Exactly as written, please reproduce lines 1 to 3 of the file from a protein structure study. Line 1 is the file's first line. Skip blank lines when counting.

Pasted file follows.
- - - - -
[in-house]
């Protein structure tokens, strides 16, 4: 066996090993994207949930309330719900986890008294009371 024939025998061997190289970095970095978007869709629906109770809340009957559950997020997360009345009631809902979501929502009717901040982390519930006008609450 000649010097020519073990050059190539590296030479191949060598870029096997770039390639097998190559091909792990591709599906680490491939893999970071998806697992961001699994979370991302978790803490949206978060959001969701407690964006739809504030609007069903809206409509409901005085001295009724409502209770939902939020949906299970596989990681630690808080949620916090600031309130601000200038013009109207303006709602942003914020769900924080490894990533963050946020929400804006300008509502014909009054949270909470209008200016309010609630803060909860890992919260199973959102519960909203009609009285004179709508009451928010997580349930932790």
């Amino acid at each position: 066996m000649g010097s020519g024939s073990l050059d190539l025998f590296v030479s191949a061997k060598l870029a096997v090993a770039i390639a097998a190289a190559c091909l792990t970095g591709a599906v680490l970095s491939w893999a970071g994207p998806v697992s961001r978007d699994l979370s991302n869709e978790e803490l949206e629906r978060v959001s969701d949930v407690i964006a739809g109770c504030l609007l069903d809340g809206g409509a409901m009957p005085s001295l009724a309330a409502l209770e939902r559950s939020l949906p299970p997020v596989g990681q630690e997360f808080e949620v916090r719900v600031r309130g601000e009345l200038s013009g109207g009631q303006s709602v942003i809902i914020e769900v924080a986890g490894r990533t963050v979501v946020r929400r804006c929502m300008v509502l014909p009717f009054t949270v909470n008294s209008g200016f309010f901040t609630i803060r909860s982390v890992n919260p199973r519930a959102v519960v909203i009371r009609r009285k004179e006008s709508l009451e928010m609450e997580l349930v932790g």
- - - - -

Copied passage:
[in-house]
């Protein structure tokens, strides 16, 4: 066996090993994207949930309330719900986890008294009371 024939025998061997190289970095970095978007869709629906109770809340009957559950997020997360009345009631809902979501929502009717901040982390519930006008609450 000649010097020519073990050059190539590296030479191949060598870029096997770039390639097998190559091909792990591709599906680490491939893999970071998806697992961001699994979370991302978790803490949206978060959001969701407690964006739809504030609007069903809206409509409901005085001295009724409502209770939902939020949906299970596989990681630690808080949620916090600031309130601000200038013009109207303006709602942003914020769900924080490894990533963050946020929400804006300008509502014909009054949270909470209008200016309010609630803060909860890992919260199973959102519960909203009609009285004179709508009451928010997580349930932790």
């Amino acid at each position: 066996m000649g010097s020519g024939s073990l050059d190539l025998f590296v030479s191949a061997k060598l870029a096997v090993a770039i390639a097998a190289a190559c091909l792990t970095g591709a599906v680490l970095s491939w893999a970071g994207p998806v697992s961001r978007d699994l979370s991302n869709e978790e803490l949206e629906r978060v959001s969701d949930v407690i964006a739809g109770c504030l609007l069903d809340g809206g409509a409901m009957p005085s001295l009724a309330a409502l209770e939902r559950s939020l949906p299970p997020v596989g990681q630690e997360f808080e949620v916090r719900v600031r309130g601000e009345l200038s013009g109207g009631q303006s709602v942003i809902i914020e769900v924080a986890g490894r990533t963050v979501v946020r929400r804006c929502m300008v509502l014909p009717f009054t949270v909470n008294s209008g200016f309010f901040t609630i803060r909860s982390v890992n919260p199973r519930a959102v519960v909203i009371r009609r009285k004179e006008s709508l009451e928010m609450e997580l349930v932790g």